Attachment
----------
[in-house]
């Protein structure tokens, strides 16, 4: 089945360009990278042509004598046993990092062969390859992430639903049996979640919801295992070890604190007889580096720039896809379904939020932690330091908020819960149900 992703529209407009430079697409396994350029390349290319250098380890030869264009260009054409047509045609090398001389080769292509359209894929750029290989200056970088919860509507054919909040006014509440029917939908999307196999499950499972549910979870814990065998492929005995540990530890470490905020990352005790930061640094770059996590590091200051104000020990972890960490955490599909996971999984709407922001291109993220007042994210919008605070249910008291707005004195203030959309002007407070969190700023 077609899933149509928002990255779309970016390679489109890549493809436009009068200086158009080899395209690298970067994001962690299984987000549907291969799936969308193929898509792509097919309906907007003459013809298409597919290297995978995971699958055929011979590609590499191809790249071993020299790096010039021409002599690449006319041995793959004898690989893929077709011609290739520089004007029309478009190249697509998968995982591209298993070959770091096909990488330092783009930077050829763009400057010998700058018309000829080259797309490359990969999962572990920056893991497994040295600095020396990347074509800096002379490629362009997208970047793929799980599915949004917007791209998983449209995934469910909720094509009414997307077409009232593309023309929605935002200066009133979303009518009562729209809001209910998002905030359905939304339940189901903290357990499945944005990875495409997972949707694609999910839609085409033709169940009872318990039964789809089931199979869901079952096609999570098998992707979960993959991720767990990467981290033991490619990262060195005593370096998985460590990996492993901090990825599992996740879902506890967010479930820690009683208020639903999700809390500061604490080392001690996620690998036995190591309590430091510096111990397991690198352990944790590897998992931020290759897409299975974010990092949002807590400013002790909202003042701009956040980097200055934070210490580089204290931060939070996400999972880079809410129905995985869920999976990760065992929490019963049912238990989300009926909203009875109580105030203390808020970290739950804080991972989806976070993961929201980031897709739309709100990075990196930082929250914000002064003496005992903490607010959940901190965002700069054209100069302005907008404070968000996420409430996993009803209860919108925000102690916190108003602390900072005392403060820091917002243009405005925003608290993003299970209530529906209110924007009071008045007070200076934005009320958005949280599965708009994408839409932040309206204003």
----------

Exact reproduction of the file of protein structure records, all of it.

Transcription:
[in-house]
């Protein structure tokens, strides 16, 4: 089945360009990278042509004598046993990092062969390859992430639903049996979640919801295992070890604190007889580096720039896809379904939020932690330091908020819960149900 992703529209407009430079697409396994350029390349290319250098380890030869264009260009054409047509045609090398001389080769292509359209894929750029290989200056970088919860509507054919909040006014509440029917939908999307196999499950499972549910979870814990065998492929005995540990530890470490905020990352005790930061640094770059996590590091200051104000020990972890960490955490599909996971999984709407922001291109993220007042994210919008605070249910008291707005004195203030959309002007407070969190700023 077609899933149509928002990255779309970016390679489109890549493809436009009068200086158009080899395209690298970067994001962690299984987000549907291969799936969308193929898509792509097919309906907007003459013809298409597919290297995978995971699958055929011979590609590499191809790249071993020299790096010039021409002599690449006319041995793959004898690989893929077709011609290739520089004007029309478009190249697509998968995982591209298993070959770091096909990488330092783009930077050829763009400057010998700058018309000829080259797309490359990969999962572990920056893991497994040295600095020396990347074509800096002379490629362009997208970047793929799980599915949004917007791209998983449209995934469910909720094509009414997307077409009232593309023309929605935002200066009133979303009518009562729209809001209910998002905030359905939304339940189901903290357990499945944005990875495409997972949707694609999910839609085409033709169940009872318990039964789809089931199979869901079952096609999570098998992707979960993959991720767990990467981290033991490619990262060195005593370096998985460590990996492993901090990825599992996740879902506890967010479930820690009683208020639903999700809390500061604490080392001690996620690998036995190591309590430091510096111990397991690198352990944790590897998992931020290759897409299975974010990092949002807590400013002790909202003042701009956040980097200055934070210490580089204290931060939070996400999972880079809410129905995985869920999976990760065992929490019963049912238990989300009926909203009875109580105030203390808020970290739950804080991972989806976070993961929201980031897709739309709100990075990196930082929250914000002064003496005992903490607010959940901190965002700069054209100069302005907008404070968000996420409430996993009803209860919108925000102690916190108003602390900072005392403060820091917002243009405005925003608290993003299970209530529906209110924007009071008045007070200076934005009320958005949280599965708009994408839409932040309206204003």